Sunday, July 6, 2014

Kaizen your life

The Japanese are well known for their persistent focus on refining and improving processes and systems to ensure optimal function. They have therefore over the years coined several terms which are used in business and in the personal lives of people in Japan as well as across the world. Some of the words the Japanese have coined include Kaizen,(continuous improvement), muda (wastefulness), Anzen (safety), Nemawashi (ensuring buy-in), Kodawari (continuous pursuit of excellence) and Genchi Genbutsu (go and see for yourself). Most of these Japanese business terms are key principles used within the Toyota Production System where they are applied religiously to ensure consistency in all areas of operations. Below is each term in brief detail to get more insight.

Muda - waste, uselessness, idleness or wastefulness and is used to identify ways of dealing with waste. Muda is identified within the business and is reduced or eliminated if possible. Variations of muda include Mura (inconsistency) and Muri (unreasonable request).

Anzen - safety within every area of operation to reduce injury or fatality in business. It is a conscious effort and awareness as well as the responsibility of everyone within a business to ensure that hazards and unsafe practices are eliminated, while unsafe areas and materials are handled and managed correctly.

Kodawari - the uncompromising and relentless pursuit of perfection. If something works and is efficient, it is continuously repeated to ensure consistency as well as customer satisfaction.

Genchi Genbutsu - personally going to see an activity before one makes a decision going forward. The belief is that you can never fully understand something until you have gone to the place where it is happening and seen for yourself how it is done on the ground. That is when you can gain a full understanding in order to contribute to improvement.

Nemawashi - Nemawashi literally means going around the roots and is the concept of laying the ground work for change. It is a consultative process of creating alignment with stakeholder interests during change to ensure that decision makers are kept advised of the route a proposed change is taking, such that when it is finalized and formalized, they will easily support the change.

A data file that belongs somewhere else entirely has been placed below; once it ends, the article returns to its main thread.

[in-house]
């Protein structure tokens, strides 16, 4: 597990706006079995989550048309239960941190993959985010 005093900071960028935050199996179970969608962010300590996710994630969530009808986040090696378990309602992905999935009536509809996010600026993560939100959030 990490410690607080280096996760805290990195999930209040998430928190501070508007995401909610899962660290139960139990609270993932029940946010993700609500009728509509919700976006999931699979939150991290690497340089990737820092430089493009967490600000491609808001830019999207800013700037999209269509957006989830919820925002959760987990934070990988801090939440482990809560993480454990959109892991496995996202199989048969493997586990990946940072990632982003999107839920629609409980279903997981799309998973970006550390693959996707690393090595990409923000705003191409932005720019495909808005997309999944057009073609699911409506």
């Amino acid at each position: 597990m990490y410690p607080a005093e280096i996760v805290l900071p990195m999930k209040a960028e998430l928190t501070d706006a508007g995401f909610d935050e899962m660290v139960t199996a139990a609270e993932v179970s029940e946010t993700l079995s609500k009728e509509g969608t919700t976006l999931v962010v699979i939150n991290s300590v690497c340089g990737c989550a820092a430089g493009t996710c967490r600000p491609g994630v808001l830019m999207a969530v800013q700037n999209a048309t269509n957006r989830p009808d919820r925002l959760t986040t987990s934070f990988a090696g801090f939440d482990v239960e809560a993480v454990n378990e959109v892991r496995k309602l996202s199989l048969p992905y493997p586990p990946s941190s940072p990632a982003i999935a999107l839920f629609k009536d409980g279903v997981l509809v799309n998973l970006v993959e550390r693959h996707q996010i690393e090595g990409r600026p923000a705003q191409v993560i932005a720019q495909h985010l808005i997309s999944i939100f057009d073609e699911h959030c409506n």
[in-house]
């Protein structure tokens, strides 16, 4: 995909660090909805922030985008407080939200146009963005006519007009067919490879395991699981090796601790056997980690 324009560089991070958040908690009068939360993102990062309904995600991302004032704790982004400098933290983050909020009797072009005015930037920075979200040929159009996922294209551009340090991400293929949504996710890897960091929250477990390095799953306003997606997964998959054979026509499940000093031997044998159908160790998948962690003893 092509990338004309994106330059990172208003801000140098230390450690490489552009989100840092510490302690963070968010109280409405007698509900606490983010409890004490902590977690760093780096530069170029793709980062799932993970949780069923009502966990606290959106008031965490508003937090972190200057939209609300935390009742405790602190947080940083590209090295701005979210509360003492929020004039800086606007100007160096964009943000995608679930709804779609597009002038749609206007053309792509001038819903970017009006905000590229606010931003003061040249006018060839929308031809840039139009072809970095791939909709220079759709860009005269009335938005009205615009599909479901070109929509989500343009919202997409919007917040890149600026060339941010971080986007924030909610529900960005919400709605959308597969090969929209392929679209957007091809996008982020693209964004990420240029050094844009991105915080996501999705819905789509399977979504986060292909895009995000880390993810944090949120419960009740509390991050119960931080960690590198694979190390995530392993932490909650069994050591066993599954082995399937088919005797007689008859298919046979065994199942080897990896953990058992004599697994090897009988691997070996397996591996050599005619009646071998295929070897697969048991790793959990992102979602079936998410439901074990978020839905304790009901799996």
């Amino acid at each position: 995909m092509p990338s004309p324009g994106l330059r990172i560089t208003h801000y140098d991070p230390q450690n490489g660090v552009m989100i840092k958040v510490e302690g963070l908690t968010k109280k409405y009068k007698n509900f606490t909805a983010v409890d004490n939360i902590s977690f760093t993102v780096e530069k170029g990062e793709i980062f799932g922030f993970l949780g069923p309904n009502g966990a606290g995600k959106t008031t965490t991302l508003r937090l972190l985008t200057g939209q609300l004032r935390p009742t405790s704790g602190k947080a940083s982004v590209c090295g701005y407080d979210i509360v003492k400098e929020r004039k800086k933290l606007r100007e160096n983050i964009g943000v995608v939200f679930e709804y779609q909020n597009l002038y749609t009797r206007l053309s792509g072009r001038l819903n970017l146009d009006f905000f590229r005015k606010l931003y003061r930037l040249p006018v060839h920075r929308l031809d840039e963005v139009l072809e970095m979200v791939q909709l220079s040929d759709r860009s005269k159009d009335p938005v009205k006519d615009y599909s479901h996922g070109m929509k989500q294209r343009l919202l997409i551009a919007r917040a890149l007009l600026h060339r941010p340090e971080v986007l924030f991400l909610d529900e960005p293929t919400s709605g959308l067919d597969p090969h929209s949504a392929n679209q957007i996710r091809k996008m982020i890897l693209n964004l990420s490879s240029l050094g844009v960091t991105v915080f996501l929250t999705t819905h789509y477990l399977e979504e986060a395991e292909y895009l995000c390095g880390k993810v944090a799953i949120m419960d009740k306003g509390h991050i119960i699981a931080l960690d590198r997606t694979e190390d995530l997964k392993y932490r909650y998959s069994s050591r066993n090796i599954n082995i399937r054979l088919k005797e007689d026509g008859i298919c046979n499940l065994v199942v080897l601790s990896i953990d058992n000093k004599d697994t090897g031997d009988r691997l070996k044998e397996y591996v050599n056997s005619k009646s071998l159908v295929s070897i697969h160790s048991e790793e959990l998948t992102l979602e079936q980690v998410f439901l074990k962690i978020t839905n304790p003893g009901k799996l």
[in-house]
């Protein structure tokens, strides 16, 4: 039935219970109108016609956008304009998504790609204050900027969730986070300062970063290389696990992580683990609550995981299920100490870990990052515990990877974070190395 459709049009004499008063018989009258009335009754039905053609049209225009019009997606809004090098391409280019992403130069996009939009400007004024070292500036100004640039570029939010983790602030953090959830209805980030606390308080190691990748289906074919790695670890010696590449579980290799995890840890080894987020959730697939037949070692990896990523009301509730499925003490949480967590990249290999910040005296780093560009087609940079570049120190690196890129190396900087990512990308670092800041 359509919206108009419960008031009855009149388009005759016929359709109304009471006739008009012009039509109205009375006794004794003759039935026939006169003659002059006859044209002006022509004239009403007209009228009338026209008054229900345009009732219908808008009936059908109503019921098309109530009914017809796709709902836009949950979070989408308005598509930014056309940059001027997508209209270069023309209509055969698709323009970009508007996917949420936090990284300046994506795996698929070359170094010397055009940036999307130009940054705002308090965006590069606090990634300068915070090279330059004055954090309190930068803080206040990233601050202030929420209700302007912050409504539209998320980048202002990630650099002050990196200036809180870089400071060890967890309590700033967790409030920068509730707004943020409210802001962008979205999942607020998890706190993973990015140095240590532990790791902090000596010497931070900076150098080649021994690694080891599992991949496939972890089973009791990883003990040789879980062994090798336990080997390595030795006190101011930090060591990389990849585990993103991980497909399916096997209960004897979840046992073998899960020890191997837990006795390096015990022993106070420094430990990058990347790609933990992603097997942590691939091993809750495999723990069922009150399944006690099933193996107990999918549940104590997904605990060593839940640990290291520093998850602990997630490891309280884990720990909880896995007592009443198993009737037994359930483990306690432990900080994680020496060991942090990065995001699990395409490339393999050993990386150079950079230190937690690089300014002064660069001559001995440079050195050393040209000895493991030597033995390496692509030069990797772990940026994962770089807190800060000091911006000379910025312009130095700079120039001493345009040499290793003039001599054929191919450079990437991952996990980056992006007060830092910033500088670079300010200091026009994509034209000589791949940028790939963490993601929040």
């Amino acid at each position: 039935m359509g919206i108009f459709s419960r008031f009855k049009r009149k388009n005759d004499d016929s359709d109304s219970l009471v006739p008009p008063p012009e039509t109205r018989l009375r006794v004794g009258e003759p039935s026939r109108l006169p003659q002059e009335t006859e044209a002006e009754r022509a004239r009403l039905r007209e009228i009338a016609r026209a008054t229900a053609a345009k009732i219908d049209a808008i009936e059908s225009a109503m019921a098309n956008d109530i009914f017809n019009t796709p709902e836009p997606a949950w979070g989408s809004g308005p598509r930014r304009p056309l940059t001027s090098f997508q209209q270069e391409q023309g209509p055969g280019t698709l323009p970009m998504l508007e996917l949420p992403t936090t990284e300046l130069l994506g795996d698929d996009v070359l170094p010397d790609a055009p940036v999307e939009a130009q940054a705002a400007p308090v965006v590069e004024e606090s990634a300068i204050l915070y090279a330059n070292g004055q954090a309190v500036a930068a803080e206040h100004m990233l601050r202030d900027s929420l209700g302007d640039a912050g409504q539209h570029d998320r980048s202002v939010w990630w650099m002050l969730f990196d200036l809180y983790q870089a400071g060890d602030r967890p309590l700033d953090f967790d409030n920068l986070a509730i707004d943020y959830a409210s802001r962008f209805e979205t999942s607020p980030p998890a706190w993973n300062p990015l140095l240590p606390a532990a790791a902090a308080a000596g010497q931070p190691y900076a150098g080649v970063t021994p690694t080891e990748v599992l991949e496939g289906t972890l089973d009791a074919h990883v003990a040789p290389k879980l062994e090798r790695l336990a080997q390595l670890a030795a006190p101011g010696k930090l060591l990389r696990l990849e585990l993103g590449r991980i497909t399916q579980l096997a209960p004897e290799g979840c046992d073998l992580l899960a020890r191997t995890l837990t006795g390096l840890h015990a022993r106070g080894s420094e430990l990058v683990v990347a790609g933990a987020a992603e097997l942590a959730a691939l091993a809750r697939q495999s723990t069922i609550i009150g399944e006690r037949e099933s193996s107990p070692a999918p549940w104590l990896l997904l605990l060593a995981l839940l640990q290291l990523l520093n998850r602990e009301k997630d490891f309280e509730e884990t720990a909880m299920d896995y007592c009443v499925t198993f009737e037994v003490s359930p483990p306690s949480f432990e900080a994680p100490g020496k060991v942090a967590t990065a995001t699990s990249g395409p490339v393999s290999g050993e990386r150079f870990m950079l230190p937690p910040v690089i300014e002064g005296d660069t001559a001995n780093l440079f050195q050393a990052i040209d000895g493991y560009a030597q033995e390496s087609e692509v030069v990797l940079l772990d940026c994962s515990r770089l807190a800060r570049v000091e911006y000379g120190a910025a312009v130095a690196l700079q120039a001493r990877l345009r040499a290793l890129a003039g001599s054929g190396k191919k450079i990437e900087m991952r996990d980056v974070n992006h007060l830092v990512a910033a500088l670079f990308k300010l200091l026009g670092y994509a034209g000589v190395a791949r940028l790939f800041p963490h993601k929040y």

Kaizen - developed after the World War 2 in the process of rebuilding Japan, Kaizen recognizes that change does not always happen overnight in big drastic actions, but can occur through small continuous improvements over time until a process is perfected to its optimal level. It refers to multiple continuous changes towards excellence.

It is unavoidable to see that all the above terms apply to normal personal life as much as they do to business. We live our daily lives managing waste and loss, be it time, financial or any other resource we own (muda). In whatever we do we ensure our safety and that of others around us (anzen), and we try to gain an understanding of things we have an interest in, sometimes through trips to places like museums, cultural heritage sites and other places of interest (genchi genbutsu). Most people are relentlessly pursuing perfection in their areas of work and passion (kodawari) and others are trying to improve in general by making continuous changes sometimes in form of annual new year resolutions (kaizen) or dietary changes. I struggle to choose a favourite among these terms as they are all pervasive in what I do, but Kaizen seems to appeal the most to me because it cuts across all the other terms as well. The whole point of this post is to Kaizen your life through continuous improvements, as it is said one can never stop learning. Which one is your favorite Japanese term or most pursued and how have you pursued it in your own life?